What is hazing? According to hazingprevention.org, it’s “any action taken or any situation created intentionally that causes embarrassment, harassment or ridicule and risks emotional and/or physical harm to members of a group or team, whether new or not, regardless of the person’s willingness to participate.”
While hazing frequently happens at college campuses and fraternities, it also occurs in cheerleading, sports teams like football and wrestling, clubs, honor societies, and more. And like other states, New Jersey has enacted an anti-hazing statutes under § 2C:40-3.
A person commits aggravated hazing under Sec. 2C:40-3 if he or she knowingly or recklessly organizes, promotes, or engages in conduct that endangers another’s safety and places them at risk of bodily harm. In other words, hazing is a crime.
Tougher Penalties for Hazing
In November, nj.com reported on a New Jersey law maker who wants to enhance the penalties for hazing after Penn State student, Timothy Piazza, 19, died after drinking way too much and being hazed at a Penn State University fraternity.
“Piazza was injured by falling down a set of basement steps, after which fraternity members made inept and even counterproductive efforts to help him. The house's security video captured his excruciating night on a first-floor couch, including him stumbling in the darkness and falling,” reported nj.com.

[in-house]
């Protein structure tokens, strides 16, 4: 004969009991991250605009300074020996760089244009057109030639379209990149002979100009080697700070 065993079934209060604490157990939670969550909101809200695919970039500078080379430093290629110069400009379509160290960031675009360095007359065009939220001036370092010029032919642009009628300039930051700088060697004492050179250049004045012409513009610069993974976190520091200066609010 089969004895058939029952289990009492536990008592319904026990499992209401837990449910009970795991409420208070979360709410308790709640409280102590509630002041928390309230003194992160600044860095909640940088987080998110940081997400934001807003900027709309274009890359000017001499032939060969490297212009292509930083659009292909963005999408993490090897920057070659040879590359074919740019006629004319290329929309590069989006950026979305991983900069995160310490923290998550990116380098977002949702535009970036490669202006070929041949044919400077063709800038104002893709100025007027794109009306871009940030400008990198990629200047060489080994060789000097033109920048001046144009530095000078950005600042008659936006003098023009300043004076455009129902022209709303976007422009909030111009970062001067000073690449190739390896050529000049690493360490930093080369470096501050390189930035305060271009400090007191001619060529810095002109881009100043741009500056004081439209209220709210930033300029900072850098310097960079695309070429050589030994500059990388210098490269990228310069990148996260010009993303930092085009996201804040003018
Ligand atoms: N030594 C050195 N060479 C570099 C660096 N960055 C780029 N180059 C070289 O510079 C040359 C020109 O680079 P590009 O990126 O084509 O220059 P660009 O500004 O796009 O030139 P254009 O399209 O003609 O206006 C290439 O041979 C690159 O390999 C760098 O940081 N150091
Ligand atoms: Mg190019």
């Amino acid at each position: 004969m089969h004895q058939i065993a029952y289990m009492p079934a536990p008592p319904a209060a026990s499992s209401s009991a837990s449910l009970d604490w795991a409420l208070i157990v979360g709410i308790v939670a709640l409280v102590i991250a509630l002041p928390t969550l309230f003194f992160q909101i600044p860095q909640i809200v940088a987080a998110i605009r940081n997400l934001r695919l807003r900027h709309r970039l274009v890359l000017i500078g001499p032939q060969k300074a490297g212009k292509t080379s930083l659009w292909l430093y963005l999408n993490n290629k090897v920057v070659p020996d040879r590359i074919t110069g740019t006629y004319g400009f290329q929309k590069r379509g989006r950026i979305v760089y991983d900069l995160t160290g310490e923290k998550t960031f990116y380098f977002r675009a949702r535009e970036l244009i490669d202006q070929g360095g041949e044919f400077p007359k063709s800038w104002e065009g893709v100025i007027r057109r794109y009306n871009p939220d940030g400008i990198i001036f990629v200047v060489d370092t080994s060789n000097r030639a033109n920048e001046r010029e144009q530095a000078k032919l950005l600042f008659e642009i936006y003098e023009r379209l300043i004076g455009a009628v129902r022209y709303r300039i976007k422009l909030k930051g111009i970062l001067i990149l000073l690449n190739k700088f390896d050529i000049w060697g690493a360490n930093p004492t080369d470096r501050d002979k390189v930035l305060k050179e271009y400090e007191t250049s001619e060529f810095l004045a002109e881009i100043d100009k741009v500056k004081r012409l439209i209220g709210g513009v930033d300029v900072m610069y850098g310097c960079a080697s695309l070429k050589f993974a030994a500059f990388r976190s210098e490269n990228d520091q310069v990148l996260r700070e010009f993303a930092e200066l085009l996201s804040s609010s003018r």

Was your son or daughter hazed? If you’re not sure, ask him or her these questions:
- Would you be comfortable participating in the activity if we (your parents) were watching?
- Would the school’s administrator discipline you if they saw the activities?
- Are you doing anything that’s against the law?
- Are you being told to keep the activities a secret?
- Does participating in the activity violate your morals and values?
- Is the activity causing you emotional or physical distress?
Unfortunately, students or “pledges” have suffered serious injuries and even death as a direct result of hazing activities at fraternities, sororities, high schools, college campuses, and related educational institutions. If your child has suffered undue harm because of hazing, they may have grounds to file a personal injury claim.
Contact our New Jersey personal injury firm to learn more about hazing abuse claims.